Connecting the Dots
Did The U.S.-Cuba Deal Help Drive A Rebel Ceasefire in Colombia?
The thaw between Washington and Cuba finally begins to close a chapter of the Cold War. A ceasefire by leftist rebels in Colombia could close the last one.
On the same day that the United States and Cuba announced an historic renewal of diplomatic ties, FARC guerrillas, a Marxist rebel group that has been engaged in a five decade long civil conflict with the Colombian government, announced an indefinite ceasefire and cessation of hostilities after two years of peace dialogues conducted in Havana.
This announcement and its timing may be purely coincidental or it may indicate deeper machinations aimed at closing the chapter on the last vestiges of the Cold War in the Western Hemisphere.
“We have resolved to declare a unilateral ceasefire and end hostilities for an indefinite period of time, which should be transformed into an armistice,” the FARC said via their website.
Cuba is the host nation and guarantor to the ongoing peace dialogues between the FARC guerrillas and the Colombian government’s negotiating team, which have been talking in the Cuban capital since November 2012.
How much influence Cuba had in the decision taken by the FARC is up for speculation since Colombian President Juan Manuel Santos has been making conciliatory overtures in his statements to the press in recent weeks. Now the question in Colombia, is, will a bilateral ceasefire be announced in coming days?
In the past, Santos has been stubbornly opposed to a bilateral ceasefire, but his position on the issue may be shifting. In an interview with W Radio in Bogota on Wednesday morning before the news about Cuba broke, he said that he was waiting for concrete actions from the FARC that would enable a deceleration of the conflict. Less than six hours later, the FARC potentially came good on the challenge.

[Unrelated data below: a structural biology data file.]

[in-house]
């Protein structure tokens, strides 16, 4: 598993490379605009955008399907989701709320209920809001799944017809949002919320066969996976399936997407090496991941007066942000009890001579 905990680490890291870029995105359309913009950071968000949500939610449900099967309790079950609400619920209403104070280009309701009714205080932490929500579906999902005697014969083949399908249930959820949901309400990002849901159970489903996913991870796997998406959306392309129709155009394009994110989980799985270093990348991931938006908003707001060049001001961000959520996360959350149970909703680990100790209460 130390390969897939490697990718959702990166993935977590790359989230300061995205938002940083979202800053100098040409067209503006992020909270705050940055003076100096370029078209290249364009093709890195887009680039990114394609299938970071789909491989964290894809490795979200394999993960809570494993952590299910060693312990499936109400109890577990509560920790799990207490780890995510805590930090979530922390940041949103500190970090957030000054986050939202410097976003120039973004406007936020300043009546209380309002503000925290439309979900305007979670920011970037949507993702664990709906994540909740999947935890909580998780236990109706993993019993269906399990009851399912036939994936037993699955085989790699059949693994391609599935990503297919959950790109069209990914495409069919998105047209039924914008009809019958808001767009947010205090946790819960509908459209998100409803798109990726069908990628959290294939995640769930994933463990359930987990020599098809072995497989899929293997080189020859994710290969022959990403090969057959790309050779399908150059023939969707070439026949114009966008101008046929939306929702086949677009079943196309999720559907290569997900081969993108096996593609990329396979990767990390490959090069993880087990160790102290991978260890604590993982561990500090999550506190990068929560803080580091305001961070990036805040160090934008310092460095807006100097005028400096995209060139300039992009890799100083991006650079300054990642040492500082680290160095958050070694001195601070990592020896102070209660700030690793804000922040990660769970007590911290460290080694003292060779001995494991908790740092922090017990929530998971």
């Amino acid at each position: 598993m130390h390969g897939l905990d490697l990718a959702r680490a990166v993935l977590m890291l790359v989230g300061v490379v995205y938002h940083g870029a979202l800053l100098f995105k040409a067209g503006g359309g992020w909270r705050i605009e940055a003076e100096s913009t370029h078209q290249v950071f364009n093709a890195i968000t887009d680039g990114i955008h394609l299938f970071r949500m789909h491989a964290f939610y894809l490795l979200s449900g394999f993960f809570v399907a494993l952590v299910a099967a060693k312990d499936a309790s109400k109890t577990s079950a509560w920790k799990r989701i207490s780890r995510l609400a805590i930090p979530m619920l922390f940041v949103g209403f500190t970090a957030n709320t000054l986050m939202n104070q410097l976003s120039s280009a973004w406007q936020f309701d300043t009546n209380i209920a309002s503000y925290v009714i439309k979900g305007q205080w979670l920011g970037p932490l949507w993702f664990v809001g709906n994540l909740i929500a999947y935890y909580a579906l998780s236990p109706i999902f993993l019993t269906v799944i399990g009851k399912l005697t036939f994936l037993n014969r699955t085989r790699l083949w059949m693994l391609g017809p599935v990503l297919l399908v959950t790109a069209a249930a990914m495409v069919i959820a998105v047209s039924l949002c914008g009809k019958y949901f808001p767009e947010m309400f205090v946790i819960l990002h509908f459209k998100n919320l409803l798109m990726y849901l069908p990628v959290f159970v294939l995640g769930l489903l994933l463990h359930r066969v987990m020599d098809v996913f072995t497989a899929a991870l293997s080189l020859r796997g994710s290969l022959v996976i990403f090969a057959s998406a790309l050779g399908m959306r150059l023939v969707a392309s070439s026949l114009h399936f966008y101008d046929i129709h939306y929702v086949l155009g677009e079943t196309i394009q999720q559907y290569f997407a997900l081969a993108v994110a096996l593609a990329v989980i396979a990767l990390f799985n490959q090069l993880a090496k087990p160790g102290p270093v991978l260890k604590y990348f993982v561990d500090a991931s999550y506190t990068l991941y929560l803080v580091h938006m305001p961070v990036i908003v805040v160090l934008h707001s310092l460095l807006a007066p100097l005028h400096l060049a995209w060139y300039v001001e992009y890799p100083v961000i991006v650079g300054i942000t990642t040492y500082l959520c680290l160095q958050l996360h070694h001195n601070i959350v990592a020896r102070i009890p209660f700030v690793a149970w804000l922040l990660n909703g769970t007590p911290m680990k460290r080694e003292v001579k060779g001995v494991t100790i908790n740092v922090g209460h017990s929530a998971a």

It’s worth remembering that since negotiations began two years ago the FARC has declared five separate ceasefires (during presidential elections and Christmas holiday periods) and this latest gesture could either serve as ammunition for spoilers of the process or represent the point of no return in a mature negotiation proceeding as one might hope.
But this historic “indefinite” unilateral ceasefire is the first occasion that the guerrilla has done so whilst peace talks are in process, so the FARC’s declaration that it’s “now or never” would seem to ring true.
However, Colombians cannot celebrate just yet, though, as the FARC communiqué clearly stated—in what can be read as an attempt to force the President’s hand in declaring a bilateral ceasefire—that the ceasefire will end if the Colombian military attacks any of their forces.
The FARC has a long way to go to win the confidence of the Colombian people. The last time they were provided with space to move—President Andres Pastrana’s government ceded an area of country roughly the size of Switzerland within which to hold negotiations between 1998-2002—the guerrillas used it to re-arm, retrain and recruit, leaving them in a stronger position when the talks inevitably collapsed.
So can Colombians finally dream of a lasting and sustainable peace in 2015? They deserve it. The conflict with the FARC is one of the longest running in the world, and has killed up to 220,000 people and displaced millions from their homes.
There is still a long way to go, however. Agreements, albeit partial ones, have been agreed to on the issues of agricultural reform, political participation and illicit drugs. (The trickiest items having been placed in the “freezer” to be addressed at a later date.)
Still, Santos would have you believe that peace with the FARC is possible. Certainly his twitter feed regarding the news of Havana and Washington speaks volumes.
“Cuba and the USA are an example of however large the issues which divide us, with dialogue and perseverance it is possible to resolve them.”
As if to highlight just how difficult these negotiations are, even Santos’ twitter feed isn’t without issue in the talks.
“Allow us to take this opportunity to call to attention in a clear and direct manner to President Santos for having shown, once again his pleasure on twitter, regarding the deaths of some of our comrades in arms and ideological brothers last Sunday,” the FARC said in their communiqué announcing the ceasefire. “War cannot be a motive for enjoyment just shame.”
But if the U.S. and Cuba can reach agreement, perhaps it’s possible for Bogotá to reach an understanding with FARC—despite the president’s twitter feed.